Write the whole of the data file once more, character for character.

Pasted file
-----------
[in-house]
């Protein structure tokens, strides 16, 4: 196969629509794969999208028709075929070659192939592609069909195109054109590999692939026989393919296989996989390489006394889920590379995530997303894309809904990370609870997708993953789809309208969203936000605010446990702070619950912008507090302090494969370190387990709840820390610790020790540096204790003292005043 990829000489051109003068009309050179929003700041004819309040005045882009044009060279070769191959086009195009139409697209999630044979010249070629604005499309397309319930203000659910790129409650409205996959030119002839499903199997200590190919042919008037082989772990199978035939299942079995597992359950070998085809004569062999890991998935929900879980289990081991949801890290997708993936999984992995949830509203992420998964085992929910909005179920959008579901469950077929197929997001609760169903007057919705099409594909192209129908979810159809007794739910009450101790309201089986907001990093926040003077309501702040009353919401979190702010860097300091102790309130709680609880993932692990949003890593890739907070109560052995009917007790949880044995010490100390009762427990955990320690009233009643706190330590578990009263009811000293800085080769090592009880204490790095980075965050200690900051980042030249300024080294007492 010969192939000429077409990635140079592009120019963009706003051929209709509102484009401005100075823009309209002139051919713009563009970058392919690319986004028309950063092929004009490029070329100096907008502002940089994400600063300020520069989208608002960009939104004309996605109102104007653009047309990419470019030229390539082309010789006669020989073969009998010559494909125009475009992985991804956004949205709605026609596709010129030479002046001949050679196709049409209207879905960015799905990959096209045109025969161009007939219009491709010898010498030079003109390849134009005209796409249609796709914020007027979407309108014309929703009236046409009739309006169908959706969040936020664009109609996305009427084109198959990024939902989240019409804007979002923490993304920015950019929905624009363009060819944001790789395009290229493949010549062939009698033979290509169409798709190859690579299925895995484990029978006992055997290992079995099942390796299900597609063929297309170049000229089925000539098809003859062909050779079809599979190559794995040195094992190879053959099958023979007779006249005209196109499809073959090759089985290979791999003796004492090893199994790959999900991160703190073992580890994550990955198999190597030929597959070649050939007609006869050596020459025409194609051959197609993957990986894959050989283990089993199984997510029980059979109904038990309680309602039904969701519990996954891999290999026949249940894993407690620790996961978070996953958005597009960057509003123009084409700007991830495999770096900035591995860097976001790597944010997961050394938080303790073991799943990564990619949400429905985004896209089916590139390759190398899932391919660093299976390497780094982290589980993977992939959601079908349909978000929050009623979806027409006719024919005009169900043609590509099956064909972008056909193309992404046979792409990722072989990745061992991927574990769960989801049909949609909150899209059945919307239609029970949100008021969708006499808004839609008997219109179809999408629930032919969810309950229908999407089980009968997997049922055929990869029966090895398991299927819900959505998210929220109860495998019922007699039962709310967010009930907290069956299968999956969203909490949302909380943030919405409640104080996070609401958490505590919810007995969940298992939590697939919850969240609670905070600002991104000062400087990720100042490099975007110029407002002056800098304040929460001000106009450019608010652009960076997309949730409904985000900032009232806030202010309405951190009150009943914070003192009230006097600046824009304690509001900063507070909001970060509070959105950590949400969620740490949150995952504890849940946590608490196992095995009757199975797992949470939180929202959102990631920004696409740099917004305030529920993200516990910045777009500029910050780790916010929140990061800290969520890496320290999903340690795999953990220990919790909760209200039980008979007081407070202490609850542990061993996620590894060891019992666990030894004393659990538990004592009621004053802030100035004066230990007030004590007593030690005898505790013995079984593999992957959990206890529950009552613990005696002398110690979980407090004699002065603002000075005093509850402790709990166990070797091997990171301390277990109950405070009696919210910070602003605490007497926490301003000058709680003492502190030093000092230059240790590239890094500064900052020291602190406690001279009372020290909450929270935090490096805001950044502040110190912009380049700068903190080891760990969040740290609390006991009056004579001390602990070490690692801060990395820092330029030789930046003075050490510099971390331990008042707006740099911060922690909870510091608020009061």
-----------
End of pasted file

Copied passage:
[in-house]
């Protein structure tokens, strides 16, 4: 196969629509794969999208028709075929070659192939592609069909195109054109590999692939026989393919296989996989390489006394889920590379995530997303894309809904990370609870997708993953789809309208969203936000605010446990702070619950912008507090302090494969370190387990709840820390610790020790540096204790003292005043 990829000489051109003068009309050179929003700041004819309040005045882009044009060279070769191959086009195009139409697209999630044979010249070629604005499309397309319930203000659910790129409650409205996959030119002839499903199997200590190919042919008037082989772990199978035939299942079995597992359950070998085809004569062999890991998935929900879980289990081991949801890290997708993936999984992995949830509203992420998964085992929910909005179920959008579901469950077929197929997001609760169903007057919705099409594909192209129908979810159809007794739910009450101790309201089986907001990093926040003077309501702040009353919401979190702010860097300091102790309130709680609880993932692990949003890593890739907070109560052995009917007790949880044995010490100390009762427990955990320690009233009643706190330590578990009263009811000293800085080769090592009880204490790095980075965050200690900051980042030249300024080294007492 010969192939000429077409990635140079592009120019963009706003051929209709509102484009401005100075823009309209002139051919713009563009970058392919690319986004028309950063092929004009490029070329100096907008502002940089994400600063300020520069989208608002960009939104004309996605109102104007653009047309990419470019030229390539082309010789006669020989073969009998010559494909125009475009992985991804956004949205709605026609596709010129030479002046001949050679196709049409209207879905960015799905990959096209045109025969161009007939219009491709010898010498030079003109390849134009005209796409249609796709914020007027979407309108014309929703009236046409009739309006169908959706969040936020664009109609996305009427084109198959990024939902989240019409804007979002923490993304920015950019929905624009363009060819944001790789395009290229493949010549062939009698033979290509169409798709190859690579299925895995484990029978006992055997290992079995099942390796299900597609063929297309170049000229089925000539098809003859062909050779079809599979190559794995040195094992190879053959099958023979007779006249005209196109499809073959090759089985290979791999003796004492090893199994790959999900991160703190073992580890994550990955198999190597030929597959070649050939007609006869050596020459025409194609051959197609993957990986894959050989283990089993199984997510029980059979109904038990309680309602039904969701519990996954891999290999026949249940894993407690620790996961978070996953958005597009960057509003123009084409700007991830495999770096900035591995860097976001790597944010997961050394938080303790073991799943990564990619949400429905985004896209089916590139390759190398899932391919660093299976390497780094982290589980993977992939959601079908349909978000929050009623979806027409006719024919005009169900043609590509099956064909972008056909193309992404046979792409990722072989990745061992991927574990769960989801049909949609909150899209059945919307239609029970949100008021969708006499808004839609008997219109179809999408629930032919969810309950229908999407089980009968997997049922055929990869029966090895398991299927819900959505998210929220109860495998019922007699039962709310967010009930907290069956299968999956969203909490949302909380943030919405409640104080996070609401958490505590919810007995969940298992939590697939919850969240609670905070600002991104000062400087990720100042490099975007110029407002002056800098304040929460001000106009450019608010652009960076997309949730409904985000900032009232806030202010309405951190009150009943914070003192009230006097600046824009304690509001900063507070909001970060509070959105950590949400969620740490949150995952504890849940946590608490196992095995009757199975797992949470939180929202959102990631920004696409740099917004305030529920993200516990910045777009500029910050780790916010929140990061800290969520890496320290999903340690795999953990220990919790909760209200039980008979007081407070202490609850542990061993996620590894060891019992666990030894004393659990538990004592009621004053802030100035004066230990007030004590007593030690005898505790013995079984593999992957959990206890529950009552613990005696002398110690979980407090004699002065603002000075005093509850402790709990166990070797091997990171301390277990109950405070009696919210910070602003605490007497926490301003000058709680003492502190030093000092230059240790590239890094500064900052020291602190406690001279009372020290909450929270935090490096805001950044502040110190912009380049700068903190080891760990969040740290609390006991009056004579001390602990070490690692801060990395820092330029030789930046003075050490510099971390331990008042707006740099911060922690909870510091608020009061």